Evil, n. That which is twisted, depraved, and wicked.
Once upon a time, a king wished that his people know what evil was, so
that his people could learn to recognize and flee from it. He issued a
summons, that, in a year, all of his artists should come to him with
one picture, to show what was evil. The best picture would be
displayed to the people.
In a year, they all appeared at the king's palace. There were very few
artists in the kingdom, but those who were there were very skillful,
and worked as they had never worked before. Each brought a picture
beneath a shroud.
The king turned to the first artist who had come. "Jesse, unveil your
picture, and tell us its interpretation."
Jesse lifted the cloth. Against a background of blackened skulls was a
dark green serpent, the color of venom and poison, with eyes that
glowed red. "Your majesty, it was the Serpent whose treacherous venom
deceived man to eat of the forbidden fruit. The eye is the lamp of the
body, and the Serpent's eye burns with the fires of Hell. You see that
beyond the Serpent are skulls. Evil ensnares unto death and outer
The court murmured its approval. The picture was striking, and spoke
its lesson well. The king, also, approved. "Well done, Jesse. If
another picture is chosen, it will not be because you have done
poorly. Now, Gallio, please show us your work."
Gallio unveiled his painting. In it was a man, his face red and veins
bulging from hate. In his hand, he held a curved dagger. He was slowly
advancing towards a woman, cowering in fear. "Your majesty, man is
created in the image of God, and human life is sacred. Thus the way we
are to love God is often by loving our neighbor. There are few
blasphemies more unholy than murder. You have asked me for a picture
to show what evil is, that your subjects may flee from it. This is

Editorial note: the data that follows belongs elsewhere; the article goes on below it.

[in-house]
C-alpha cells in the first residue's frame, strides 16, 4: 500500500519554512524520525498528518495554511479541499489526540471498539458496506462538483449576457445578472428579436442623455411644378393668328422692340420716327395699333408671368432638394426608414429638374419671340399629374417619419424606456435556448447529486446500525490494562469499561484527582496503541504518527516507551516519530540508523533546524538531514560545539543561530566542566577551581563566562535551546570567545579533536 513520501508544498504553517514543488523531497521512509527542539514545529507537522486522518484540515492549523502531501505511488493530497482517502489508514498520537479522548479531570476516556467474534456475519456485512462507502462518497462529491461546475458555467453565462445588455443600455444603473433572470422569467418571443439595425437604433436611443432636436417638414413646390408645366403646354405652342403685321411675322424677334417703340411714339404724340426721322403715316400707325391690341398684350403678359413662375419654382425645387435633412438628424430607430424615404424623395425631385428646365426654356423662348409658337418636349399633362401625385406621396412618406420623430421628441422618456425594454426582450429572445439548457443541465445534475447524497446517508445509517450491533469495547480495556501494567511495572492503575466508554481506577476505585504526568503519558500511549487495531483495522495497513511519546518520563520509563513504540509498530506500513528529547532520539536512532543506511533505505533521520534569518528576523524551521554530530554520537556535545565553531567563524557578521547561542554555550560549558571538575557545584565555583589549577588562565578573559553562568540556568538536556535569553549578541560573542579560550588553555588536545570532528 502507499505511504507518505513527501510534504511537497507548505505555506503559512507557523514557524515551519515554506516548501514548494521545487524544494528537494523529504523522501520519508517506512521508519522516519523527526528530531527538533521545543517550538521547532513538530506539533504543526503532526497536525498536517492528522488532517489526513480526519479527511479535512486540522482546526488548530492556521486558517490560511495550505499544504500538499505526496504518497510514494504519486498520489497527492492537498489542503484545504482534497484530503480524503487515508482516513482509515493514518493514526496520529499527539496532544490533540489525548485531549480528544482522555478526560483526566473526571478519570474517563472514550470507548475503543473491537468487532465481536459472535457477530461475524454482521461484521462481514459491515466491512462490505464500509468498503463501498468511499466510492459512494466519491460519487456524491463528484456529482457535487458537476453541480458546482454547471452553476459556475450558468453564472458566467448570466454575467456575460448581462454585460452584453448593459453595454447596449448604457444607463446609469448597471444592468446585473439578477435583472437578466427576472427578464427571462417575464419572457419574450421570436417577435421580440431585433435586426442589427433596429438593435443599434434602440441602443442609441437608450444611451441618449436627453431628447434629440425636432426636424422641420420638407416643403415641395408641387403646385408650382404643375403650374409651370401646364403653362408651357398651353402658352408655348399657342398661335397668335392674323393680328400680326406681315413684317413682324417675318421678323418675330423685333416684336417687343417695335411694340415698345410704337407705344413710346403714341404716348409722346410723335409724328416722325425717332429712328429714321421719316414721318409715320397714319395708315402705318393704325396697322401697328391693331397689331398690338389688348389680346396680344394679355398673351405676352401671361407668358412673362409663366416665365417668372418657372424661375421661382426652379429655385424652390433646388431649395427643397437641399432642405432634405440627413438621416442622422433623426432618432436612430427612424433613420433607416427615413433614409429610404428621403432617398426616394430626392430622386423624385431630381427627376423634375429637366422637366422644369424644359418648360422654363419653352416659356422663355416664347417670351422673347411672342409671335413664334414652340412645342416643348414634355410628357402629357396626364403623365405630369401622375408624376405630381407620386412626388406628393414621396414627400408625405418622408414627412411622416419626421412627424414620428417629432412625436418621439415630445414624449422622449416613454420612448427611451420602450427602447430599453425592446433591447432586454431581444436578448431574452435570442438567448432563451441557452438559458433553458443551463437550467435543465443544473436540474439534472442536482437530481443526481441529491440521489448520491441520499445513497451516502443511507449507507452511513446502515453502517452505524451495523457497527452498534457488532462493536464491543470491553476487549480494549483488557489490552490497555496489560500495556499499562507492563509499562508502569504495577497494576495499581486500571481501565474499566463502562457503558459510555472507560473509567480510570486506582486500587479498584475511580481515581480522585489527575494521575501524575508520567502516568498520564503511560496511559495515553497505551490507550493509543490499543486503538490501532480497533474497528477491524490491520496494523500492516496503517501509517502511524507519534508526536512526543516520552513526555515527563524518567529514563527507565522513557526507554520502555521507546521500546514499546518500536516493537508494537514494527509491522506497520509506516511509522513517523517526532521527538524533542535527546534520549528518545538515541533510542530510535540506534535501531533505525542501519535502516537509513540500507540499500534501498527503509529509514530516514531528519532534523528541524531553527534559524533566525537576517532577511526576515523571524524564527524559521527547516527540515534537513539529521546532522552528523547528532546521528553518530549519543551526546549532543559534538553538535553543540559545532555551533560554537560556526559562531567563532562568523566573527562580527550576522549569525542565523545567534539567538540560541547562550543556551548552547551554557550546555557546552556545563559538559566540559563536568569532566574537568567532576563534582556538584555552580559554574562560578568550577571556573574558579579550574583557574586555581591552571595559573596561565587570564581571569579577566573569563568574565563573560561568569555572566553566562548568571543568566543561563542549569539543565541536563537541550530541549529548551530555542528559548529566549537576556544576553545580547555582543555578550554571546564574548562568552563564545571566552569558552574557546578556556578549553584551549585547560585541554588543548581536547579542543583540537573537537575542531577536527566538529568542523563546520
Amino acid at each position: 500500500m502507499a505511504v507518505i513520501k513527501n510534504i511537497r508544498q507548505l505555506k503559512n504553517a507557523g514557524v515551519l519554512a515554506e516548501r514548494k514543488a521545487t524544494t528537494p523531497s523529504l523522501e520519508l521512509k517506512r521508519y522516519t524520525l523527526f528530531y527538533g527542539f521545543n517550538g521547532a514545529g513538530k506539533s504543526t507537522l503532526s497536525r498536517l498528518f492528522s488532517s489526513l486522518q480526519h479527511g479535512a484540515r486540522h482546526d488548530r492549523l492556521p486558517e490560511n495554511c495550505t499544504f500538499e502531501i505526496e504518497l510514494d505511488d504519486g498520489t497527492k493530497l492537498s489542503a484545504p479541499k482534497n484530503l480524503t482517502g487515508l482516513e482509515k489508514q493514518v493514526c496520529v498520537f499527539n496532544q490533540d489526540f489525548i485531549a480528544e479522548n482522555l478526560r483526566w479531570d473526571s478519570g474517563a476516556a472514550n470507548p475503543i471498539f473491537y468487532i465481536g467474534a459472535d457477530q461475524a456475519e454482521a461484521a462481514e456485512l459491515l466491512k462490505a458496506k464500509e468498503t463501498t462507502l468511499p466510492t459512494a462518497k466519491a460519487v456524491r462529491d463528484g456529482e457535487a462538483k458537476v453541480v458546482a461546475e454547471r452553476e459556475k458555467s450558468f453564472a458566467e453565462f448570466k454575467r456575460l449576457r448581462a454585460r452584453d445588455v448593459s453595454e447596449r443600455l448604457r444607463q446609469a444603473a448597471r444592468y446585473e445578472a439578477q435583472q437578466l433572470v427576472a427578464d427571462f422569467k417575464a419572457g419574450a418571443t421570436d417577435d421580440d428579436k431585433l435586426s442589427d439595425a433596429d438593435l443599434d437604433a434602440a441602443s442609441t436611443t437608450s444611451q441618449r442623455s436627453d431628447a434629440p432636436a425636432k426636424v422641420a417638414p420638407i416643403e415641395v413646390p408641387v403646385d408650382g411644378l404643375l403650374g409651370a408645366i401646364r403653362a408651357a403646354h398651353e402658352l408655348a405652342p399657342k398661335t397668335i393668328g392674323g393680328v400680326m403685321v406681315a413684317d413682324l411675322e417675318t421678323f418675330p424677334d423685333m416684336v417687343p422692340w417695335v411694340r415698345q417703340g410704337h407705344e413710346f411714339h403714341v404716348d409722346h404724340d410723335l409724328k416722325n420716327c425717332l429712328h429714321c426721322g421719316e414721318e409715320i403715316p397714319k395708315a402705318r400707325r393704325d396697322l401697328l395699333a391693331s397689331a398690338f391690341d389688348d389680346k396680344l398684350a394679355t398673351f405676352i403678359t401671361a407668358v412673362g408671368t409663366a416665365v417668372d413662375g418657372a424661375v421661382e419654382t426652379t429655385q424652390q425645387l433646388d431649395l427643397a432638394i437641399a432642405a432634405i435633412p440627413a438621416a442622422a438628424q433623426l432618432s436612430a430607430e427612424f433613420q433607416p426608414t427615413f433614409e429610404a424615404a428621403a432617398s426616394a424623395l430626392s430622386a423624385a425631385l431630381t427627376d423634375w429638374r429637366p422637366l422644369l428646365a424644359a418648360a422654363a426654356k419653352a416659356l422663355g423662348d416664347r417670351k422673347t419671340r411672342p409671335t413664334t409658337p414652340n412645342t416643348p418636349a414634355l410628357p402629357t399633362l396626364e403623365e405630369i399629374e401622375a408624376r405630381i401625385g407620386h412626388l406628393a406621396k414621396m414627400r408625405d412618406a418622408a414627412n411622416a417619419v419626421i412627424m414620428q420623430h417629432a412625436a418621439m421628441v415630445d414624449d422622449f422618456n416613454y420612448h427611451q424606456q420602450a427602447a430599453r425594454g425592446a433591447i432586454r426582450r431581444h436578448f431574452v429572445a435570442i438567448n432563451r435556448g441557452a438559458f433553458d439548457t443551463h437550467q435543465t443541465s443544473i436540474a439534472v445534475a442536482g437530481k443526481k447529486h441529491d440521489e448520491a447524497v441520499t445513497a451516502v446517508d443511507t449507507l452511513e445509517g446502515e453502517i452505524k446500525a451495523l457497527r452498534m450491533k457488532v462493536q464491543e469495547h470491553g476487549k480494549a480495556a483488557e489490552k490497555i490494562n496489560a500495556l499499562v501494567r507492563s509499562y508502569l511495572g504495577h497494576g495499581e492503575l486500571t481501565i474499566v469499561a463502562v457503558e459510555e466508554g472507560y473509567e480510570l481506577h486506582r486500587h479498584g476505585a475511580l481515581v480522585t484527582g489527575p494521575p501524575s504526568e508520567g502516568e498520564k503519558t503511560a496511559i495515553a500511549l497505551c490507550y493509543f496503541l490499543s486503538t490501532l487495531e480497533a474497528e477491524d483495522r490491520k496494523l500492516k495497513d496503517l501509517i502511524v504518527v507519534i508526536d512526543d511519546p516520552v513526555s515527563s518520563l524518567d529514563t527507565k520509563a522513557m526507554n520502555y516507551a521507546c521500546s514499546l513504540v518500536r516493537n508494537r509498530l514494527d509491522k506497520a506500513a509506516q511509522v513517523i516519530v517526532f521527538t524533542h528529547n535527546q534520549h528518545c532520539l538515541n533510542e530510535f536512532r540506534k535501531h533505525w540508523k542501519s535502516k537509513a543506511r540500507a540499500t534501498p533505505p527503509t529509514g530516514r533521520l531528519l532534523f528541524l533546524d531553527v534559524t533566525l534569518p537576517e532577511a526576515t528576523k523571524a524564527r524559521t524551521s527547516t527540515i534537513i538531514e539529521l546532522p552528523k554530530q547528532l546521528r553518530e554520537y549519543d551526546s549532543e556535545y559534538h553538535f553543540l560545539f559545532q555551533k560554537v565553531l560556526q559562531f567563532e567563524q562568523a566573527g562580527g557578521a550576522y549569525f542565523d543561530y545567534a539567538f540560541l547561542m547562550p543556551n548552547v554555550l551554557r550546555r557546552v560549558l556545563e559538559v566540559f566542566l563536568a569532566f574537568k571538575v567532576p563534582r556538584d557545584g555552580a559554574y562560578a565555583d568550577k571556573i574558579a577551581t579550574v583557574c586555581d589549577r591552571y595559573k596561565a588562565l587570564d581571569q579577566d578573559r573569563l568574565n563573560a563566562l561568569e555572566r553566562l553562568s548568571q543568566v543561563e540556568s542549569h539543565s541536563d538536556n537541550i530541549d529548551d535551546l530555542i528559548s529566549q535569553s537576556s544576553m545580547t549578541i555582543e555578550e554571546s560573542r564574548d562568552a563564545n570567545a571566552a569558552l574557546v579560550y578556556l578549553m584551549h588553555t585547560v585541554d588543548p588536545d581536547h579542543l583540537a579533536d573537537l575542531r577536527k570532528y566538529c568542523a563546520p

evil to flee from."
The court again murmured its approval, and the king began to shift
slightly. It was not, as some supposed, because of the repellent
nature of the pictures, but because he had secretly hoped that there
would be only one good picture. Now, it was evident that the decision
would not be so simple. "Gallio, you have also done well. And Simon,
Simon unveiled his picture, and people later swore that they could
smell a stench. There, in the picture, was the most hideous and
misshapen beast they had ever seen. Its proportions were distorted,
and its colors were ghastly. The left eye was green, and taller than
it was wide. The right eye was even larger than the left, red,
bloodshot, and flowing with blood; where there should have been a
pupil, a claw grotesquely protruded. It was covered with claws, teeth,
fur, scales, blood, slime, tentacles, and bits of rotted flesh;
several members of the court excused themselves. "However it may be
disguised, evil is that which is sick, distorted, and ugly."
There was a long silence. Finally, the king spoke again. "I see that
there are three powerful pictures of evil, any one of which is easily
a masterpiece and well fit to show to the people. Barak, I know that
you have been given artistic genius, and that perhaps your picture
will help me with this difficult decision. Unveil your picture."
Barak unveiled his picture, and an awestruck hush fell over the court.
There, unveiled, was the most beautiful picture they had ever seen.
The picture was in the great vault of a room in a celestial palace. It
was carved of diamond, emerald, ruby, jasper, amethyst, sardonyx, and
chrysolite. Through the walls of gem, the stars shone brightly. But
all of this was nothing, compared to the creature in the room.
He carried with him power and majesty. He looked something like a man,
but bore glory beyond intense. His face shone like the sun blazing in
full force, his eyes flashed like lightning, and his hair like radiant
flame. He wore a robe that looked as if it had been woven from solid
light. In his left hand was a luminous book, written in letters of
gold, and in his right hand was a sharp, double edged sword, sheathed
in fire and lightning.
The king was stunned. It took him a long time to find words, and then
he shouted with all of his might.
"You fool! I ask you for a picture of evil, and you bring me this! It
is true that fools rush in where angels fear to tread, and that, like
unthinking beasts, they do not hesitate to slander the glorious ones.
What do you have to say for yourself and for this picture? I shall
have an explanation now, or I shall have your head!"
Barak looked up, a tear trickling down his cheek. "Your majesty, do
you not understand? It is a picture of Satan."
- -- Hayward's Unabridged Dictionary